08/21/2009 05:12 am ET | Updated May 25, 2011

A "Dryer" Version of Madoff

A lawyer and a duck walk into a bar.
The bartender says "What are you doing with that skunk?"
The lawyer says: "It's not a skunk, it's a duck"
The bartender replies: "I wasn't talking to you."

Hahahahaha. Get it? The lawyer is the skunk!!! One of my favorites.

Such humor was conspicuously absent at the July 13, 2009 sentencing of high-flying, high-powered, high-living attorney Marc Dreier (pronounced "dryer," as in taken to the cleaners), when he was sentenced to 20 years in prison for bilking investors and clients out of an estimated 388 million dollars. But for Bernie Madoff, Dreier would have been front page news since his indictment earlier this year. Dreier's law firm, entirely owned and managed by him, had been a powerhouse real estate firm in New York for decades. For lawyers, it was a lucrative and challenging employment. For clients, it was a "take-no-prisoners" litigation style. Dreier himself was a fixture at up-scale charity events, chatting up B-list celebrities and the assorted human detritus that swirls around the rich and powerful. He parlayed his wealth and power into the opportunity to boff lots of good looking young woman. And it was all a huge scam. But a really, really good one. And he could not have screwed a more deserving bunch of victims.

Dreier, unlike Bernie Madoff, did not want to spend hours every day slaving away in the office, cooking up thousands of phony statements and juggling accounts. Instead, he created interest-bearing promissory notes ostensibly issued by his real estate clients (but created by Dreier himself), and sold those to hedge funds. Get it? He prints glorified IOUs and sells them to some of the best and the brightest on Wall Street! And none of the hedge fund geniuses think to actually pick up the phone and call the ostensible issuer of the notes just to check and see that the notes are real and Dreier is authorized to peddle them. (Eventually, someone did--that is how he got caught). He swindled hedge fund managers, and for that, he should get a better prize than 20 years in prison. Maybe he could be one of Obama's economic advisers--they haven't figured out a way to outsmart Wall Street yet.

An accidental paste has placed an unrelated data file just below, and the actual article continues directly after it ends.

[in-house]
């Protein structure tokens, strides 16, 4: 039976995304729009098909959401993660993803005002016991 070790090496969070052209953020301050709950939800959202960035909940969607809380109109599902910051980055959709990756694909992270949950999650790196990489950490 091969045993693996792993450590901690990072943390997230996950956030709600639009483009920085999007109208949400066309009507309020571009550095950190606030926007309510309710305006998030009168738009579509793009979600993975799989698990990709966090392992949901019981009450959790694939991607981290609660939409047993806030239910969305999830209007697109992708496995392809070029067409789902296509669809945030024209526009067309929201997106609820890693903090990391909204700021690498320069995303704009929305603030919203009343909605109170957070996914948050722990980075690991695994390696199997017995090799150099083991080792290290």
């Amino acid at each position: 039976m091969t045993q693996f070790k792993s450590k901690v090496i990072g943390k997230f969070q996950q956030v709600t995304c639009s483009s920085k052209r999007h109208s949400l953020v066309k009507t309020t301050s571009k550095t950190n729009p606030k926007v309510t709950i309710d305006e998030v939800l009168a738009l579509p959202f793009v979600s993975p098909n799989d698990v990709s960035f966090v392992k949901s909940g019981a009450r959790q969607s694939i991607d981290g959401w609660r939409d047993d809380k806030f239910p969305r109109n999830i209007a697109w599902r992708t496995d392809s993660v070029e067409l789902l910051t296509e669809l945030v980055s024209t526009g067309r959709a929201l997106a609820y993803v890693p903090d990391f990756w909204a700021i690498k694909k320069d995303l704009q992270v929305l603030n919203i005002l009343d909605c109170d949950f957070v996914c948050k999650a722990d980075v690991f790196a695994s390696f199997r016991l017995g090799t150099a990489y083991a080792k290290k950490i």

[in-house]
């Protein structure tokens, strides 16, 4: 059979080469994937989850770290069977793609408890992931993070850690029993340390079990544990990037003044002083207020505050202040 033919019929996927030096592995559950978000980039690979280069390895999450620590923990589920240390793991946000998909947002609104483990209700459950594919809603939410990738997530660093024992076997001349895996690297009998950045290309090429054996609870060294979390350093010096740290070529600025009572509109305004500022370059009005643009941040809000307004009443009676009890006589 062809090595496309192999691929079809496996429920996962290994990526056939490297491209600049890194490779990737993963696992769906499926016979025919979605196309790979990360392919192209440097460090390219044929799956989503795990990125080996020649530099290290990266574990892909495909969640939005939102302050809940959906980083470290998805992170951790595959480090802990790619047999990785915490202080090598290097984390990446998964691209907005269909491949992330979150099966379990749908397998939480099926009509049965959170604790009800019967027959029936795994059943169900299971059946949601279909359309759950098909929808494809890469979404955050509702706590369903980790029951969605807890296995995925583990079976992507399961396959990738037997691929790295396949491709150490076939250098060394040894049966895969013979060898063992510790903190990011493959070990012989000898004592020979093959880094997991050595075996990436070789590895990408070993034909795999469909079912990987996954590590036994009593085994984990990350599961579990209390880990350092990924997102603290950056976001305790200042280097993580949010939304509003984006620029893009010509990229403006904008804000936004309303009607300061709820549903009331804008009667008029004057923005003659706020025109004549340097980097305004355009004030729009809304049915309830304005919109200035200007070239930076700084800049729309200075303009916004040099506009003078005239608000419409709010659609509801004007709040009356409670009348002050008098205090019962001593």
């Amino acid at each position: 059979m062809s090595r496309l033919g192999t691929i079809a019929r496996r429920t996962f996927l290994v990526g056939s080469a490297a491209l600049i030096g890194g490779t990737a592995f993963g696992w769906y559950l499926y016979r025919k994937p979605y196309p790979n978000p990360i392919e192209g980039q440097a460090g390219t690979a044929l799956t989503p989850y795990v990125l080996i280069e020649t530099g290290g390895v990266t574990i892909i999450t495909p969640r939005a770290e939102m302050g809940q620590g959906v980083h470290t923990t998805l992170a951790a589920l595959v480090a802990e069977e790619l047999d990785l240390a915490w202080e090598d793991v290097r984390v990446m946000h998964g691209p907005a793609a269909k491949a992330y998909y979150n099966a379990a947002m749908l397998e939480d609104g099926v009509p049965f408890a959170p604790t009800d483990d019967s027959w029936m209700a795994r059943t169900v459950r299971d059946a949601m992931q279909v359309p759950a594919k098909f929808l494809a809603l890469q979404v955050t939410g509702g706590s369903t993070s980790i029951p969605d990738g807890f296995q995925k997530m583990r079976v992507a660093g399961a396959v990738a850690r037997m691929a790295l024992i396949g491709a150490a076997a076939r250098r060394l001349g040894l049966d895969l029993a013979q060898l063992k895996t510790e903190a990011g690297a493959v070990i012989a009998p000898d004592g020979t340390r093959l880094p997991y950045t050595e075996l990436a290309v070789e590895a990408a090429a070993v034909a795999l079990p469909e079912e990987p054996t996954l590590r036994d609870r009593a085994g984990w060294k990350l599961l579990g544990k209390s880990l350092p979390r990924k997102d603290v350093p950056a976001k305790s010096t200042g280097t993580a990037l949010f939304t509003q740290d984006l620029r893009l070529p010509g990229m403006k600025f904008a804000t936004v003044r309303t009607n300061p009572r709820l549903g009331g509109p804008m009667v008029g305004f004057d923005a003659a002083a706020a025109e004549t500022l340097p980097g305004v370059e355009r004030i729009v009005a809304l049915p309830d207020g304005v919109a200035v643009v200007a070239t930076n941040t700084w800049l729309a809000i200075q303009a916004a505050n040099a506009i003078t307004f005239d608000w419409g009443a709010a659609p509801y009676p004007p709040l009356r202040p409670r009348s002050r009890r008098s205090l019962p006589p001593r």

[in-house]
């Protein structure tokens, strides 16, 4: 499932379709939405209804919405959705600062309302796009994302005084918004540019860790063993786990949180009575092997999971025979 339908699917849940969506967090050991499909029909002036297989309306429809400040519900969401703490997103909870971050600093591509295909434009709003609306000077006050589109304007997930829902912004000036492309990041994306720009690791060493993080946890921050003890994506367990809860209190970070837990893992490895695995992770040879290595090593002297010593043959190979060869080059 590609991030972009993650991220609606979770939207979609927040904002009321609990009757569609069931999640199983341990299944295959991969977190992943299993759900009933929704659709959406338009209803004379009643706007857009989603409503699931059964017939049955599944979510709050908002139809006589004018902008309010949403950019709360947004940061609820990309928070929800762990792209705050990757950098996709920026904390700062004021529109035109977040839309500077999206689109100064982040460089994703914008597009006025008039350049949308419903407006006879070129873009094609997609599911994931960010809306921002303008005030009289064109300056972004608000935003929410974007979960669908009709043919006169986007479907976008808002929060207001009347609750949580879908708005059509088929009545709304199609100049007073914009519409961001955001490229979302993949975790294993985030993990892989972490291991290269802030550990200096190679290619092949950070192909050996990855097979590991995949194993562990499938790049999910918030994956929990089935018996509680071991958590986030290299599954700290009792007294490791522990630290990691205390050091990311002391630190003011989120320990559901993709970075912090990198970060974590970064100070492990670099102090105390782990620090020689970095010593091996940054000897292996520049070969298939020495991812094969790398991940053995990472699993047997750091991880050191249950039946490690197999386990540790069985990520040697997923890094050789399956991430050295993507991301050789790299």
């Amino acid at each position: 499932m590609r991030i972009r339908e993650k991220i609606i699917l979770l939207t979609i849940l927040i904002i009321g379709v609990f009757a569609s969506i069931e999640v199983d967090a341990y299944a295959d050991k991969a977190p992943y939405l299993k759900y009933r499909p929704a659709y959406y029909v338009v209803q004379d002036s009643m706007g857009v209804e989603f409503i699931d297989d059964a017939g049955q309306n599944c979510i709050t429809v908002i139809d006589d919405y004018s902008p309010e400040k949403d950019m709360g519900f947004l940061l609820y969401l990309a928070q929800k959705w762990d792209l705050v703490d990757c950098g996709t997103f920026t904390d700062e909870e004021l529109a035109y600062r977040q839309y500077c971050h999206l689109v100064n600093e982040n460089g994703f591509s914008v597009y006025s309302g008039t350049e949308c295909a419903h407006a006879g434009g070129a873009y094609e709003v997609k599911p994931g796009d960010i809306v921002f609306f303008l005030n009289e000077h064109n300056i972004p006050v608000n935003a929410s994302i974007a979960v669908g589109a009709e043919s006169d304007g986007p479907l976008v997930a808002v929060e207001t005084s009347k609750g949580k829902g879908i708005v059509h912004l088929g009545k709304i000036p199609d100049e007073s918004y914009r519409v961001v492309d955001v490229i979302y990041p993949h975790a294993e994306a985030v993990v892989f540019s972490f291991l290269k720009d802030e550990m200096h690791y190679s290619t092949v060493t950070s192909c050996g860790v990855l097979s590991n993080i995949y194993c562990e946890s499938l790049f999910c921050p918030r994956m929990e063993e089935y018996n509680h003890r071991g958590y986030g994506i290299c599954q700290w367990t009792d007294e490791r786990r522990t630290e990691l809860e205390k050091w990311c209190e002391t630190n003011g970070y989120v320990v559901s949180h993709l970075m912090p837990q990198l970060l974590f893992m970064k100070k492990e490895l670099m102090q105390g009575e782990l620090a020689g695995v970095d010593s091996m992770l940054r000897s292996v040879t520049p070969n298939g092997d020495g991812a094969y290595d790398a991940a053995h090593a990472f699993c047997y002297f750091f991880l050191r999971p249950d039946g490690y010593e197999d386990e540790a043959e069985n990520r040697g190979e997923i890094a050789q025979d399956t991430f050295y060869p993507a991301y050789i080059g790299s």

Of course, these investors were not the only ones scammed. Like all attorneys, Dreier maintained an escrow fund to handle clients' money; settlements awaiting disbursements, buyer deposits, and the like. Unfortunately, escrow funds can also serve as the desperate lawyer's personal piggy bank. So sound business practice generally requires two signatures to make withdrawals of large sums from such accounts. But Dreier's sheep were so willing to give up their fleece that at least one client had an astonishing $38 million in a Dreier escrow account, available for fun solely on Dreier's signature. That money, of course, was looted. So much for the real estate geniuses. Insert sounds of the world's smallest violin.

And there were still other victims. Dreier employed a vast stable of brilliant young lawyers from the top law schools. Dreier told them to not worry about the business side of the firm; they should just concentrate on what they loved--the law--and let him take care of the pesky administrative paperwork. And these legal geniuses did it, only to find they were out of work, out of luck, and out of health care insurance when Dreier went belly up.

Let's see--he ripped off hedge fund managers, real estate moguls, and real estate lawyers. The trifecta. Were there any normal people who got hurt? Sadly, the answer is yes--the same people who always get hurt; the secretaries, office managers, messengers, and janitors who also found themselves without jobs and promised benefits. So for that, and for that alone, he deserves serious time. For ripping off the uber-rich, who "have taken untold millions they have never toiled to earn," he deserves a Red Army commendation.

Post-script: In the July 20, 2009 New York Times, we learn that more lawyers continue to pick the fat carcasses of Dreier's "victims." Mark Pomerantz, partner at the luxe law firm Paul Weiss Rifkind Wharton & Garrison has been appointed as the receiver by the federal court and has been tracking down Dreier's assets. Because this is a "public interest" service, Pomerantz and his big-billing colleagues generously discounted their fees by "more than" 25% (down to, I'm guessing here, $400 an hour?) and have billed out $1.5 million American dollars, which will be paid out of the assets they recover.

Ah Bartleby!
Ah humanity!